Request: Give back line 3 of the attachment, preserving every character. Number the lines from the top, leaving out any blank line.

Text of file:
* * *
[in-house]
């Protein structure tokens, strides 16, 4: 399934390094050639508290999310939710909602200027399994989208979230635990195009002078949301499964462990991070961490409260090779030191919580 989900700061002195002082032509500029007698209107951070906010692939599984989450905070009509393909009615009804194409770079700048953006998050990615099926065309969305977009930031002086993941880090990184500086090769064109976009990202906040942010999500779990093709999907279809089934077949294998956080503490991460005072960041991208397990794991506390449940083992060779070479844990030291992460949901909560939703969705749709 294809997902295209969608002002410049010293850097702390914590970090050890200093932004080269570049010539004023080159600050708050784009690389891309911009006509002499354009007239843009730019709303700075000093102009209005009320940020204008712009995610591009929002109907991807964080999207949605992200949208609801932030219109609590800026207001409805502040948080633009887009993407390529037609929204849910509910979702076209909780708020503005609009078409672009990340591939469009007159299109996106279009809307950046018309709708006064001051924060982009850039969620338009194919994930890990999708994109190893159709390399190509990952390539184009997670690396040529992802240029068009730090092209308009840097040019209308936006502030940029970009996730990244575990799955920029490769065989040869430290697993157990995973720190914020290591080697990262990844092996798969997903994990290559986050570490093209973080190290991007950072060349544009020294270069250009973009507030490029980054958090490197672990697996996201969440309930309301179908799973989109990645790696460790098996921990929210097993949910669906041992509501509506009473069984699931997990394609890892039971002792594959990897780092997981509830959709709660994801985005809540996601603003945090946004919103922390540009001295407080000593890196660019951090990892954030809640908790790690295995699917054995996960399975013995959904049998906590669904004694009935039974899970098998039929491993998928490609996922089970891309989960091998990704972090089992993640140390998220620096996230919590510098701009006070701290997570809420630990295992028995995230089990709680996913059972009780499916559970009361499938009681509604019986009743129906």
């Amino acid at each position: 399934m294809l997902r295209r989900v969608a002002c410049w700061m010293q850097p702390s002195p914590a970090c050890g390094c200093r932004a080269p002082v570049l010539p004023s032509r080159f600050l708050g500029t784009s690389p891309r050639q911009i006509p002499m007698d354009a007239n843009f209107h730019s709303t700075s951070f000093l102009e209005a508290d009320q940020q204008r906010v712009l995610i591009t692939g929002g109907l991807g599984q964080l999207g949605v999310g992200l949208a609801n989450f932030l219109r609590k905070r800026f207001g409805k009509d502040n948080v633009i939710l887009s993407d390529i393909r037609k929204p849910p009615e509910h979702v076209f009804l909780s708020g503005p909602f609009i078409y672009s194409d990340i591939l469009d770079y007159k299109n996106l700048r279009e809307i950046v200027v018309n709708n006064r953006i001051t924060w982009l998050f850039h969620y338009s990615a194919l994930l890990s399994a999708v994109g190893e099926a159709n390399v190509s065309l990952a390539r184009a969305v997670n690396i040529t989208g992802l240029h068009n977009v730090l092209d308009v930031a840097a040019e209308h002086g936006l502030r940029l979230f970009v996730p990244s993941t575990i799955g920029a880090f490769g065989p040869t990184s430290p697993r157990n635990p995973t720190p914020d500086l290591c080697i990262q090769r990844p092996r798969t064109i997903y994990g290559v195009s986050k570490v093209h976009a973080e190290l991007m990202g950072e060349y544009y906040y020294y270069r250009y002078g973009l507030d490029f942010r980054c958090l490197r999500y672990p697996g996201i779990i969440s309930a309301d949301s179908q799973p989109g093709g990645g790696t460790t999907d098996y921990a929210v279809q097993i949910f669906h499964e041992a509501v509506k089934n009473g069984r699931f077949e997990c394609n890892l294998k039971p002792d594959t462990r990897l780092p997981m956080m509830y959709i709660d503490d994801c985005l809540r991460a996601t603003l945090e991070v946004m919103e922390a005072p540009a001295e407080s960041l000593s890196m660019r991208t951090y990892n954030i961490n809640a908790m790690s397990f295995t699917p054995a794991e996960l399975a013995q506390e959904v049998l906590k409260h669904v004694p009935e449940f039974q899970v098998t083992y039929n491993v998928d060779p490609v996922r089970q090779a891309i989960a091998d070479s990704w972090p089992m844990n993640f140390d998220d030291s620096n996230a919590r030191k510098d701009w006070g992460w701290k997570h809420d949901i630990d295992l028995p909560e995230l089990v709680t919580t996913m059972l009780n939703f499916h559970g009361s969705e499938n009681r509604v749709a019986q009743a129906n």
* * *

């Amino acid at each position: 399934m294809l997902r295209r989900v969608a002002c410049w700061m010293q850097p702390s002195p914590a970090c050890g390094c200093r932004a080269p002082v570049l010539p004023s032509r080159f600050l708050g500029t784009s690389p891309r050639q911009i006509p002499m007698d354009a007239n843009f209107h730019s709303t700075s951070f000093l102009e209005a508290d009320q940020q204008r906010v712009l995610i591009t692939g929002g109907l991807g599984q964080l999207g949605v999310g992200l949208a609801n989450f932030l219109r609590k905070r800026f207001g409805k009509d502040n948080v633009i939710l887009s993407d390529i393909r037609k929204p849910p009615e509910h979702v076209f009804l909780s708020g503005p909602f609009i078409y672009s194409d990340i591939l469009d770079y007159k299109n996106l700048r279009e809307i950046v200027v018309n709708n006064r953006i001051t924060w982009l998050f850039h969620y338009s990615a194919l994930l890990s399994a999708v994109g190893e099926a159709n390399v190509s065309l990952a390539r184009a969305v997670n690396i040529t989208g992802l240029h068009n977009v730090l092209d308009v930031a840097a040019e209308h002086g936006l502030r940029l979230f970009v996730p990244s993941t575990i799955g920029a880090f490769g065989p040869t990184s430290p697993r157990n635990p995973t720190p914020d500086l290591c080697i990262q090769r990844p092996r798969t064109i997903y994990g290559v195009s986050k570490v093209h976009a973080e190290l991007m990202g950072e060349y544009y906040y020294y270069r250009y002078g973009l507030d490029f942010r980054c958090l490197r999500y672990p697996g996201i779990i969440s309930a309301d949301s179908q799973p989109g093709g990645g790696t460790t999907d098996y921990a929210v279809q097993i949910f669906h499964e041992a509501v509506k089934n009473g069984r699931f077949e997990c394609n890892l294998k039971p002792d594959t462990r990897l780092p997981m956080m509830y959709i709660d503490d994801c985005l809540r991460a996601t603003l945090e991070v946004m919103e922390a005072p540009a001295e407080s960041l000593s890196m660019r991208t951090y990892n954030i961490n809640a908790m790690s397990f295995t699917p054995a794991e996960l399975a013995q506390e959904v049998l906590k409260h669904v004694p009935e449940f039974q899970v098998t083992y039929n491993v998928d060779p490609v996922r089970q090779a891309i989960a091998d070479s990704w972090p089992m844990n993640f140390d998220d030291s620096n996230a919590r030191k510098d701009w006070g992460w701290k997570h809420d949901i630990d295992l028995p909560e995230l089990v709680t919580t996913m059972l009780n939703f499916h559970g009361s969705e499938n009681r509604v749709a019986q009743a129906n």